5

Suppose I have some headlines that look like this.

* TODO Parent
** TODO Sub Head1
   CLOCK: [2015-02-09 Mon 07:00]--[2015-02-09 Mon 07:08] =>  0:08
*** TODO Sub Sub Head
    CLOCK: [2015-02-09 Mon 19:20]--[2015-02-09 Mon 19:24] =>  0:04
** TODO Sub Head2
   CLOCK: [2015-02-09 Mon 07:08]--[2015-02-09 Mon 07:11] =>  0:03

Now, if I have a clock table report defined like this.

#+BEGIN: clocktable :maxlevel 2 :scope file :formula "$4='(random)::@2$4='(vsum @3$4)"

I have a custom formula that computes a value. To illustrate my problem, I've used (random) as a way to populate a column. How do I then sum up the results?

| Headline           | Time   |      |                     |
|--------------------+--------+------+---------------------|
| *Total time*       | *0:15* |      |              #ERROR |
|--------------------+--------+------+---------------------|
| TODO Parent        | 0:15   |      |  796400794509121126 |
| \__ TODO Sub Head1 |        | 0:12 | 2086072072269781784 |
| \__ TODO Sub Head2 |        | 0:03 | 1733653844633948893 |

I've used the formula debugger C-f { and I can see that my vsum invocation is receiving the cell values as propertized strings. Is there a way to compute that sum and lay it down in that cell where the #ERROR resides?

6

Hoping to provide a little more value to this answer, here's some explanation (to the best of my knowledge) of how Org processes the table formulae.

  1. Org splits formulae on :: into simpler expressions.
  2. Org replaces the range expressions with the actual values extracted from the table columns.
  3. If the formula is a Calc expression, it calls calc-eval on it and then parses the result of calc-eval to give the final result.

Now, to figure out what Calc does with your formula you can do the following (the example should explain it better):

;; Assume Org substituted the range expression with actual values
;; and the destination with some variable it knows to get back
(calc-eval "x=vsum(1, 2, 3)")
"x = 6"
;; And here's how you can see what Calc will do to the formula,
;; the so-called AST (abstract syntax tree), which also tells you
;; what function you would need to call from ELisp to get the
;; same result as you would have by specifying the corresponding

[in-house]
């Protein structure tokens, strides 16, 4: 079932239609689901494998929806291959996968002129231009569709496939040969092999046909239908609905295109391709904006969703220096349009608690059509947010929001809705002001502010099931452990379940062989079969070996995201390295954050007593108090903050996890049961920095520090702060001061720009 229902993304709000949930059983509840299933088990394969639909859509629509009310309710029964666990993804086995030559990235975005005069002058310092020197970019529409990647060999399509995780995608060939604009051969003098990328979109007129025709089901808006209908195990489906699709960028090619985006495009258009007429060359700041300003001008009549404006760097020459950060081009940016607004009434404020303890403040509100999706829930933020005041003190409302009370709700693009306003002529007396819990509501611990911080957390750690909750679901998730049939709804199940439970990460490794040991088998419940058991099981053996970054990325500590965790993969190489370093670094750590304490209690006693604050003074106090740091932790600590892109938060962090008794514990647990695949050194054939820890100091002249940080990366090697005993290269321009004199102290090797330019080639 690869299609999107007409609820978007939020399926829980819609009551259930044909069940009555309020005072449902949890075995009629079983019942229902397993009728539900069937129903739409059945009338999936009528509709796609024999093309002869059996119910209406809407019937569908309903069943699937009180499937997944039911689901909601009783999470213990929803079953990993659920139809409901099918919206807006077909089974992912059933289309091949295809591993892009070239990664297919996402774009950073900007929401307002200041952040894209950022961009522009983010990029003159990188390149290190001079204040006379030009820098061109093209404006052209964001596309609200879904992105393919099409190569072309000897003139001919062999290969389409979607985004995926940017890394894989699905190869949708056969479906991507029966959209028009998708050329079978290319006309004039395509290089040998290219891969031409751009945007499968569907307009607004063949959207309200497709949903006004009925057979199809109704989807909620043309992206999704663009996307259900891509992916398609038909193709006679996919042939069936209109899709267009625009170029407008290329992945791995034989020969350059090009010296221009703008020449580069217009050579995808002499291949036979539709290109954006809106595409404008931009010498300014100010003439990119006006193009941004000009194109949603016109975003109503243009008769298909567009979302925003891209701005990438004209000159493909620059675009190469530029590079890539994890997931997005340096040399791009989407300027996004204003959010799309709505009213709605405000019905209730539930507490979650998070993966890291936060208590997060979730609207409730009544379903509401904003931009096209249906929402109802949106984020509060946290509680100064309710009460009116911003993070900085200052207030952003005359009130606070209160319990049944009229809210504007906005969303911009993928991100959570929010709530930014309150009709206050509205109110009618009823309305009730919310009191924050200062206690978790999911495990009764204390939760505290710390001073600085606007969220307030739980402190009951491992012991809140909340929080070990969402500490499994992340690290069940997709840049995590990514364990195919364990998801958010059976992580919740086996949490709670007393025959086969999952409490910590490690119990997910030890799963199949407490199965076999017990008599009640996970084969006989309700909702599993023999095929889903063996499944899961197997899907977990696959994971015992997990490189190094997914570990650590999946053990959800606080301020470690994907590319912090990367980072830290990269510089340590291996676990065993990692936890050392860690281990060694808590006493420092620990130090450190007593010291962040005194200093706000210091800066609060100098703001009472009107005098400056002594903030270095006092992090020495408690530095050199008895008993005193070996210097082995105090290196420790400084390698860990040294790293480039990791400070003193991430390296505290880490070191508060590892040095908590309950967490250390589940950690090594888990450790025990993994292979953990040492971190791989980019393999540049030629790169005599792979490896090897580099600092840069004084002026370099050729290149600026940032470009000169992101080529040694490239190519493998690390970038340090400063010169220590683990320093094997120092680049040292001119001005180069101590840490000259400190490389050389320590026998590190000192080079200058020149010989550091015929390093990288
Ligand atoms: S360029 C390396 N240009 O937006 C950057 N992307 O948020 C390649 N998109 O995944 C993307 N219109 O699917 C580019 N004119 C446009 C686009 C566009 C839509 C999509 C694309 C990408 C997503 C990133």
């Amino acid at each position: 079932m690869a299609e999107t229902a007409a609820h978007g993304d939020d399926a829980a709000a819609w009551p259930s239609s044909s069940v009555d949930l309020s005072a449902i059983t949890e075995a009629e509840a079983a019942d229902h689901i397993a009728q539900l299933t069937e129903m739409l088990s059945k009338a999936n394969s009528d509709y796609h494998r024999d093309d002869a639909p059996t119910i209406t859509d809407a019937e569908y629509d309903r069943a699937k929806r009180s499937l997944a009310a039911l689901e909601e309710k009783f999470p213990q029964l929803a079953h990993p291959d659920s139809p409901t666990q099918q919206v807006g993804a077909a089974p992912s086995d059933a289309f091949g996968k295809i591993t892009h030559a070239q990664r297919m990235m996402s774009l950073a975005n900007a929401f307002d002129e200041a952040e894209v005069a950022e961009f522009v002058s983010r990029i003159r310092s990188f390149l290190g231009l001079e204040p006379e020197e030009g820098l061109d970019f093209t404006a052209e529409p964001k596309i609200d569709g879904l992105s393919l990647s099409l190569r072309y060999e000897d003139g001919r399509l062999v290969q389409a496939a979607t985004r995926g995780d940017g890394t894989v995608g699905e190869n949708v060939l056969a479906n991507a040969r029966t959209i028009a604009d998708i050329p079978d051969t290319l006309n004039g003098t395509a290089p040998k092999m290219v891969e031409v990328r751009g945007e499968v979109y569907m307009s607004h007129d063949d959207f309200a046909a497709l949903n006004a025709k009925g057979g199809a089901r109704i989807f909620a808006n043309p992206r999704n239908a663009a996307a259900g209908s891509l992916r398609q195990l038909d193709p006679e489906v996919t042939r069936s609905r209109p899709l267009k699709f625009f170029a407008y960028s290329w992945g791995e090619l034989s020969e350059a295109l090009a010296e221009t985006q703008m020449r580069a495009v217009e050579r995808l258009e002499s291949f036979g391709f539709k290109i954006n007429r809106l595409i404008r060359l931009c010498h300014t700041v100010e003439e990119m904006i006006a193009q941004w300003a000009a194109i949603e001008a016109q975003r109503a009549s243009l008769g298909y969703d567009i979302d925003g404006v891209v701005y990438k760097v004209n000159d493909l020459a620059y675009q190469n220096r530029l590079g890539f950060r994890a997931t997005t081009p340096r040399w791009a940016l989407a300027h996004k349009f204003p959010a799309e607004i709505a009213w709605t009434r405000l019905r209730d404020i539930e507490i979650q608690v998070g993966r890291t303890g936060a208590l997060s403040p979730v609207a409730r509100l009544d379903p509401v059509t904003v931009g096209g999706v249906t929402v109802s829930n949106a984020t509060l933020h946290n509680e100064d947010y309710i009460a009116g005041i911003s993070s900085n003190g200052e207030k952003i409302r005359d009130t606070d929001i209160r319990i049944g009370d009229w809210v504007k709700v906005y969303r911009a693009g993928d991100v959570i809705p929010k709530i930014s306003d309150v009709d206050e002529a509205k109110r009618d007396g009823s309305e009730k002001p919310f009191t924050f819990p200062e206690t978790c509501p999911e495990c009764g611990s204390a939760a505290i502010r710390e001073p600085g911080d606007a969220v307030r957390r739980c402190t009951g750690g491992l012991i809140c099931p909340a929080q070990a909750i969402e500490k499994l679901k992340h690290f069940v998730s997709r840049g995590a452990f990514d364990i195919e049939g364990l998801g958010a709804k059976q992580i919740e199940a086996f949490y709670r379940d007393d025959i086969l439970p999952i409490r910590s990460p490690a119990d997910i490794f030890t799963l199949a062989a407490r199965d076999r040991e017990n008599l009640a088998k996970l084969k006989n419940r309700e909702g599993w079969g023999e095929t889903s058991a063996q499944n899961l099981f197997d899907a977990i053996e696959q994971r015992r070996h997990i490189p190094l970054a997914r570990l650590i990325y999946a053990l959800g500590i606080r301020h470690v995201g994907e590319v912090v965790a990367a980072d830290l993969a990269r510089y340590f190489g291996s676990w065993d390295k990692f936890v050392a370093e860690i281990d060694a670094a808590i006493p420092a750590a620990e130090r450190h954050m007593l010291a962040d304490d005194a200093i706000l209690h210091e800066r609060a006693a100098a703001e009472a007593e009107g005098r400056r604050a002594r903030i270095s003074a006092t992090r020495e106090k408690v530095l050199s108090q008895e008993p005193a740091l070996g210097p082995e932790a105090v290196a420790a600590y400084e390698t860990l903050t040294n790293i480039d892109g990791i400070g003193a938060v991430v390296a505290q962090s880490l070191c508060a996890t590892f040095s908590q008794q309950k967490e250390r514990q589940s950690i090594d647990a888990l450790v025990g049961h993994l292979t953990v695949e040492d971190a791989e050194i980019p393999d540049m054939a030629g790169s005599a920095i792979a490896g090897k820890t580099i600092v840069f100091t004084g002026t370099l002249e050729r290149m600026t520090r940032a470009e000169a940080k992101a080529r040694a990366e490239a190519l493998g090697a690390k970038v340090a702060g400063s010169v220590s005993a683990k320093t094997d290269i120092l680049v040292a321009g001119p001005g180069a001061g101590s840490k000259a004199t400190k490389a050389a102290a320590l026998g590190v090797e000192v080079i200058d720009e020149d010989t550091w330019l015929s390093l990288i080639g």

;; formula.
(math-read-exprs "x=vsum(1, 2, 3)")
((calcFunc-eq (var x var-x) (calcFunc-vsum 1 2 3)))

So, in the end, you could have used a formula like this:

#+TBLFM: @3$4..@>$4='(random)::@2$4='(apply 'calcFunc-vsum (mapcar 'string-to-number '(@3$4..@>$4)))

And you could test it in the *scratch* buffer to see that, if you are running on a 32-bit system, you'd get an integer result, but on 64-bit system, the result might look something like: (bigpos 815607762 964955910 2) because Calc uses 32-bit arithmetic. And this would be invalid as the table value. So, you could either do:

#+TBLFM: @3$4..@>$4='(random)::@2$4='(math-format-value (apply 'calcFunc-vsum (mapcar 'string-to-number '(@3$4..@>$4))))

Which would take care of all kinds of data-structures that Calc understands (such as dates, errors, complex numbers). Or, in a simpler case, you could use Emacs-lisp mathematics:

#+TBLFM: @3$4..@>$4='(random)::@2$4='(reduce '+ (mapcar 'string-to-number (list @3$4..@>$4)))
2

The problem is that you have an error in your sum formula. You declared it as a lisp form using ='(vsum @3$4), but since vsum is a calc command the correct syntax in table formulas is just =vsum(@3$4).

  • I think OP wants to use vsum in ELisp, in which case something like this should do: #+TBLFM: @3$4..@>$4='(random)::@2$4='(reduce '+ (mapcar 'string-to-number (list @3$4..@>$4))). – wvxvw Feb 13 '15 at 8:48
  • So this sums the column which is what I had wanted. I'd be happy to accept this as the answer. But just to be clear, shouldn't I be able to use vsum to do this too? (vsum @3$4..@>$4) doesn't seem to be it. – Eric Johnson Feb 13 '15 at 9:20
  • @EricJohnson nope, vsum is not an ELisp function or macro. Org translates it into some other code, probably calc-summation or maybe just (apply '+ value-1 value-2 ... value-n). – wvxvw Feb 13 '15 at 9:25
  • So with that - your comment is the answer. If you'd like the credit, post your original comment as the answer and then I can accept it. – Eric Johnson Feb 13 '15 at 9:51

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